July 12, 2010 – Unit shipments of key semiconductor materials are already back to record levels just a year after the most punishing period in the industry’s history, but the growth will slow in 2011 for several reasons, according to the latest forecast data presented at SEMICON West.
The total semiconductor materials market will grow 21.6% in 2010 to $21.71B (vs. -26.2% in 2009, $17.854B), said Dan Tracy, presenting at the Gartner-hosted Monday afternoon symposium. Look for this to slow to 6.8% in 2011 to $23.19B. (But still not at 2008 levels of $24.19B.)
Best growth in 2010: Silicon wafers (32% to $9.41B), followed by photoresists (23%, $1.13B) and CMP slurry/pads (21.7%, $1.11B). Wafers also represented the biggest turnaround from 2009, when they suffered a -40% decline. Projected 25% growth in wafer unit shipments this year could end up approaching 31%-32%, Tracy said (2Q area shipments were up at least 5% sequentially). There’s demand for 200mm wafers too, as capacity brought offline in 2007-2008 is now being brought back online for analog and discrete use. Even 6-in. wafer demand was up 20% through May, he pointed out.
"Wafer suppliers saw very steep erosion" in the downturn, Tracy pointed out. "They want to regain pricing strength in 2010."
Lowest growth in 2010, in single-digits, will be seen in wet chemicals (4.0%, $941B), photomasks (7.1%, $2.93B), and sputter targets (9.8%, $391B). Others are respectably in the teens.
As things slow into 2010, look for single-digits in the big categories (wafers, gases, photomasks/resists/ancillaries), but around 12% growth for CMP, sputter targets, and other/new materials.
1 Silicon wafers include merchant sales value only; includes SOI wafers; no reclaim wafers
2 Includes captive market
3 Includes resist removal chemicals, developers, anti-reflective coatings, contrast enhancers, edge bead removers, adhesion promoters, etc.
4 Source is Techcet Group LLC, includes precious metals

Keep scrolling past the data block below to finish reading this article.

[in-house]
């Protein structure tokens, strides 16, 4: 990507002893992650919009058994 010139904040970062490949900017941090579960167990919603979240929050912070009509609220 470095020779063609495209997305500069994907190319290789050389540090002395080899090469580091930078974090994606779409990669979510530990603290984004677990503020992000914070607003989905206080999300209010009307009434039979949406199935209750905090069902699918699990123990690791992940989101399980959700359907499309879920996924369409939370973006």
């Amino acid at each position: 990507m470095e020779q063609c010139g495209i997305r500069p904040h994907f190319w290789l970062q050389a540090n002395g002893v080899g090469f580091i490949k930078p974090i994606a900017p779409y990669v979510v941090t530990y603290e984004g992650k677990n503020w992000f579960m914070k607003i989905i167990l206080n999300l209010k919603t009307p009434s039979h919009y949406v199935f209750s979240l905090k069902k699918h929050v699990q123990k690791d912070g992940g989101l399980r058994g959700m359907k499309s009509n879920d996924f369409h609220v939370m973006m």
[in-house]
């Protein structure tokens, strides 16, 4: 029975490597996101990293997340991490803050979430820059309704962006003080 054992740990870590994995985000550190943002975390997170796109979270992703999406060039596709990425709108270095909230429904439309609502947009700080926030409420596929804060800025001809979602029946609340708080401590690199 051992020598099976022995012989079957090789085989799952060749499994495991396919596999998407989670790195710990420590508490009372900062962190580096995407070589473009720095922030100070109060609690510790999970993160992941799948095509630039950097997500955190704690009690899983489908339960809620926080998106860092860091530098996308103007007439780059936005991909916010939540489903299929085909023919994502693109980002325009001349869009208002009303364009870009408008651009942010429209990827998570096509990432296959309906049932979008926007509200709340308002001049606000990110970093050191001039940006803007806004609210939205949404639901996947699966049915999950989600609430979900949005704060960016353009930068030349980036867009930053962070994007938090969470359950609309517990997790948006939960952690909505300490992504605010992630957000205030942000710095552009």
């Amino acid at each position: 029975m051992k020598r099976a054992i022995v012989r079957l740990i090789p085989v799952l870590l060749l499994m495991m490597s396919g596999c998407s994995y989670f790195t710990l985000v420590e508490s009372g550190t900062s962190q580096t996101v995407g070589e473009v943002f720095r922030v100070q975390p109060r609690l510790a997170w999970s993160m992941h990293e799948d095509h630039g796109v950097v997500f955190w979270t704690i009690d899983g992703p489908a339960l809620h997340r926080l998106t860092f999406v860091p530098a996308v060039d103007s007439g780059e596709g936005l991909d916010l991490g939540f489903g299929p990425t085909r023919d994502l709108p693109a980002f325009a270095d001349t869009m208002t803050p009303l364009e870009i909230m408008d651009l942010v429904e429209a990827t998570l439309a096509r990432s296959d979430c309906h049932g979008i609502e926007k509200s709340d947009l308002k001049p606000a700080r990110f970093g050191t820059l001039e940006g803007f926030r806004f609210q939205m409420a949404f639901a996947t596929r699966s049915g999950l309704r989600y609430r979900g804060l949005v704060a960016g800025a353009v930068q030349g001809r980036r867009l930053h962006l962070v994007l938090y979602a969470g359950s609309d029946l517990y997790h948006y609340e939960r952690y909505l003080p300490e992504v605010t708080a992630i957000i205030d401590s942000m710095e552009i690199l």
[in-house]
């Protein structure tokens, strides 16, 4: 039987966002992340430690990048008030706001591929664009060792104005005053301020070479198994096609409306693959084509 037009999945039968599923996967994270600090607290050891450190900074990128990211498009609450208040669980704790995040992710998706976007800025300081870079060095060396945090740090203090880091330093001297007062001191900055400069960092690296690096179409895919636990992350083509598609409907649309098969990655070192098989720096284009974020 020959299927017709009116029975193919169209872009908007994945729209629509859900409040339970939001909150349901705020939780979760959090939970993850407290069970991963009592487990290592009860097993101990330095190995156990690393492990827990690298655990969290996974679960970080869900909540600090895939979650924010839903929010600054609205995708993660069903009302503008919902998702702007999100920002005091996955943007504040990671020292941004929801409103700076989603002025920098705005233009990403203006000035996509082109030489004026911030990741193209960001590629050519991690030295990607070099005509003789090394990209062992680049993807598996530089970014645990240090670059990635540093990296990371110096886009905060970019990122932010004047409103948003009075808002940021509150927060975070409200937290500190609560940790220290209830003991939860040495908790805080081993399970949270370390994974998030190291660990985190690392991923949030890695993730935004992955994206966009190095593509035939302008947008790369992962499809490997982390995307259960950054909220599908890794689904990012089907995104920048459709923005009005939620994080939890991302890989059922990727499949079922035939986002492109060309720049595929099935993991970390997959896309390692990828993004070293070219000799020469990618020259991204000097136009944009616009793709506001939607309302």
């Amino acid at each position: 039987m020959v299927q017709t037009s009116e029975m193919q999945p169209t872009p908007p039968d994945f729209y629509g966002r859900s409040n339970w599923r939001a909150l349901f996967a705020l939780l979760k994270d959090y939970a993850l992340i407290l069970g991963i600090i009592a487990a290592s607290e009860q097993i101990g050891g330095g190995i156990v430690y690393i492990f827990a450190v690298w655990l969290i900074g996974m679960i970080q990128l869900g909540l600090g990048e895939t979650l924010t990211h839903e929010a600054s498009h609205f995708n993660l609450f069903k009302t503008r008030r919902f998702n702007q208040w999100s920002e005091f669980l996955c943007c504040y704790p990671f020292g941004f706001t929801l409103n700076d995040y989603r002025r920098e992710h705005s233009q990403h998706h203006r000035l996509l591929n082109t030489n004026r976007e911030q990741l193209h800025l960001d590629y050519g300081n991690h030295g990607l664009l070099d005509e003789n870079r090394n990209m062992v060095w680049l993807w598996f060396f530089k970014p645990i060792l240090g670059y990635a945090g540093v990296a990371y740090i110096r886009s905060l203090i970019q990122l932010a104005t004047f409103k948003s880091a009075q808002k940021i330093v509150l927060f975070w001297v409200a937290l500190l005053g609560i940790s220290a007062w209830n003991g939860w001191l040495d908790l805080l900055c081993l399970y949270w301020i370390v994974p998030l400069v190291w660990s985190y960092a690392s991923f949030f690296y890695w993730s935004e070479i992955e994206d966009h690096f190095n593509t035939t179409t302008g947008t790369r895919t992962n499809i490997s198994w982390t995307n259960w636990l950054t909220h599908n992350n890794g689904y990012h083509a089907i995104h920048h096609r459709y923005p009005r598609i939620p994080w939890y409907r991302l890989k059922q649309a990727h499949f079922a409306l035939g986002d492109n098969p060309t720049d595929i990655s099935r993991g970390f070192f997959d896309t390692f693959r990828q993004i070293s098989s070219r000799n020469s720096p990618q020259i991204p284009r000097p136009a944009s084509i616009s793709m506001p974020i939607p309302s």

5 Estimates for IC applications only
6 Includes low-k dielectrics, copper plating solutions, dielectric precursors, organometallic precursors, etc.
Narrowing in on specific segments:
Photoresist chemicals. SEMI projects 23% growth in this segment in 2010. 193nm resists, which make up 40% of the market, will reach $450M in 2010 and ~$500M in 2011. They’ll continue to be used down to 22nm, Tracy noted; critical layers will have a resist uniquely "tuned" and produced for a specific device, process, or layer.
Photoresist chemicals. Look for 19% growth here in 2010, and 26% growth for removal materials. This sector’s CAGR from 2003-2010 (17%) is more than double the rate for fab materials.
Reclaim wafers. After surging from 2004-2007 and losing most of that volume over the past couple of years, reclaim wafer shipments are inching back up again, to around $300M this year. But ASPs, which started the same period at >$0.35/sq. in, have steadily declined, and are expected to barely stay flat from 2009-2011. Key issues: overcapacity for 300mm wafer claim; scrap silicon revenue has essentially dried up; and the variability and complexity of materials on wafers are more difficult to clean. five players exited the market during the downturn, Tracy said. As polysilicon suppliers ramped up product to fill growing need from PV solar, reclaim wafers lost that market inroads. As fabs and foundries fill up and utilization rates stay high, things should improve for silicon wafer reclaim suppliers.
Packaging materials won’t have quite as good a year overall in 2010 as the overall sector, but it will be respectable with growth in the low teens both overall and in most segments, and could approach 15%, Tracy said — bookings through the half-year are already ahead of all billings through 2009. Top growth and best bounceback goes to encapsulation resins, and expect strong growth in organic substrates. Growth (in dollars) for bonder wire largely reflects the steep climb in the price of gold, though shipments also are growing steadily. Wire bond was 5.9% of 2009 shipments, twice what they were in 2008, and will reach 10% this year and 12%-13% in 2011.
For 2011 packaging materials also will see a slowdown to single-digit growth, though the "others" category — which includes things like wafer-level package dielectrics and solder balls — will stay in the low-teens. Note bonding wire lags the sector in 2011, barely eking out any growth at all (2%), just ahead of leadframes (although leadframe unit shipments have already surpassed pre-downturn levels).
1 Source is TechSearch International. Includes PBGA, PPGA, LGA, and CSP laminate substrates and flex BGA and CSP substrates
2 Assume gold value of $660/trz for 2007, $872/trz for 2008, $920 for 2009-2011 forecast period
3 Includes die attach film (tape) materials
4 Other includes solder balls and wafer level package dielectrics
By region, Japan remains the largest installed capacity base, and there’s a lot of advanced packaging happening there too, Tracy pointed out. Taiwan also is strong due to its packaging houses and 300mm facilities. And three-quarters of China’s market are for packaging materials, as players move to advanced packaging technologies — that region actually grew in the lousy 2009 environment, Tracy pointed out.
Materials forecast by region. (Source: SEMI)